Reports of sexual violence on campus have more than doubled over the past three years – an uptick officials attributed to students feeling more comfortable reporting incidents to campus authorities.
Thirty-eight incidents of rape and 13 incidents of fondling were reported on both the Foggy Bottom and Mount Vernon campuses last year, compared to 23 and zero in 2015, respectively, according to GW’s annual security report released Friday. Darrell Darnell, the senior associate vice president for safety and security, said the increase coincides with improved resources for survivors on campus and the international #MeToo movement encouraging survivors to tell their stories.
“People are more aware of it and more conscious of it,” he said. “They think our country, rightly so, has moved to a point where we’re not swiping this under the rug all the time.”
Darnell said the University has instituted several new measures over the past few years improving the environment for sexual assault survivors to bring forward their experiences to faculty and staff, who can then relay information to the GW Police Department. He said Haven – a website launched in 2013 to provide educational materials about the University’s sexual assault policies – has helped students better understand the resources available to them. He said the Colonial Health Center and the University’s partnerships with D.C.-area support services have also helped students deal with their trauma.
“It gives them the opportunity to get the assistance that they need – a support system that’s more geared to deal with these types of situations than a law enforcement official, while at the same time maintaining that option if they want to file a criminal complaint,” he said.
The increase comes amid heightened scrutiny about GW’s Title IX procedures. The Department of Education concluded a nearly yearlong federal investigation into the Title IX office in August after a student alleged that officials mishandled their sexual violence case. Several students have also sued the University or filed federal complaints over the past five years for alleged violations of Title IX laws.
The University overhauled its Title IX policy over the summer, mandating that all faculty report possible sexual violence incidents to the Title IX office and switching to a single-investigator model for all investigations into Title IX violations.
Darnell added that the #MeToo movement across the country is driving an increase in reporting sexual assaults because survivors are more encouraged that authorities will take serious action – either by offering support or acting on a criminal complaint – once the incidents are disclosed.
“People think, ‘What if I report this? Something’s going to happen,’” he said. “‘I’m not going to be stigmatized – I’m going to get the support that I need. If I want to file a criminal complaint, that complaint is going to get acted on. People are going to take me seriously.’”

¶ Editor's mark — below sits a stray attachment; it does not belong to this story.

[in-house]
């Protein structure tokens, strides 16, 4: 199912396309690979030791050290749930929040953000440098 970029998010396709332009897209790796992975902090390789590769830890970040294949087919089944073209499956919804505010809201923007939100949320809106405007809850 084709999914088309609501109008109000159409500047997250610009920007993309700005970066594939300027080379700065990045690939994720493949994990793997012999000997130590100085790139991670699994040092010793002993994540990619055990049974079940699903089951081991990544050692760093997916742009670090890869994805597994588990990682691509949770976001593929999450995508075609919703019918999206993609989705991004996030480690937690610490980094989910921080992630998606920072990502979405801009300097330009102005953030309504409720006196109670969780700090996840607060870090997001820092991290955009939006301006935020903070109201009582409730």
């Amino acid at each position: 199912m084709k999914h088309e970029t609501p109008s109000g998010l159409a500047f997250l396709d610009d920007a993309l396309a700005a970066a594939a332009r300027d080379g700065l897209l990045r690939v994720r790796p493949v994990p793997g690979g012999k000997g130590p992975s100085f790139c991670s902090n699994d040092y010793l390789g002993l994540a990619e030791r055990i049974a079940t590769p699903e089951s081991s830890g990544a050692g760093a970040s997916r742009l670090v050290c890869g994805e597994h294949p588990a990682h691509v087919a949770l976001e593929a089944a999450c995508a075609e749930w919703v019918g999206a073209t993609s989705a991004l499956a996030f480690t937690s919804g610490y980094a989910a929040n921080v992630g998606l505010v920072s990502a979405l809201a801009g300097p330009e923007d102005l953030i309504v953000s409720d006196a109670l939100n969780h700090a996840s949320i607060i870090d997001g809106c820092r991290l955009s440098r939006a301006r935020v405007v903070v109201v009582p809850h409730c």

While the number of reported incidents of sexual violence has steadily increased over the past three years, the number of similar incidents has fluctuated. Reports of stalking increased from zero incidents in 2015 to 34 in 2017, while counts of domestic violence fell from 19 to four over the same period.
Incidents of dating violence fell from 10 to nine between 2015 and 2017.
Campus security experts said sexual assaults are generally underreported on college campuses, so a spike in the number of reported incidents could signify that universities are creating a more welcoming culture for sexual assault survivors.
Aran Mull, the assistant chief of police for the University of New York at Albany, said the increase in reported sexual assaults may be indicative of a positive community atmosphere that encourages survivors to feel comfortable asking for help.
“We want to see that number go up,” he said. “It means your community is better at addressing it and better at creating a culture that allows them to come forward.”
Mull said many people prefer speaking with a Title IX officer or professor about their experiences instead of a police officer because students are often afraid that the police won’t take action if they report. He said resources for survivors outside a college campus are fairly limited because most people will have to choose between seeing a psychologist to address their trauma or being forced to go through the criminal justice system, which puts an increasingly high burden of proof on the accuser.
“The standard that they’re facing is beyond a reasonable doubt,” he said. “That’s profoundly difficult in many circumstances when we’re looking at a sexual assault case.”
Dana Perrin, the assistant director of public safety at the University of Rochester, said sexual assaults and sex-related crimes are the most underreported at universities because there is a “stigma” around reporting, despite recent efforts to increase outreach and educational resources nationwide.
“Anytime you can bring awareness, you may see a spike in your reporting,” he said. “If all it did was heighten people’s awareness, then you’re still getting better numbers.”
Anastasia Conley, Savita Govind and Andara Katong contributed reporting.
This article appeared in the October 1, 2018 issue of the Hatchet.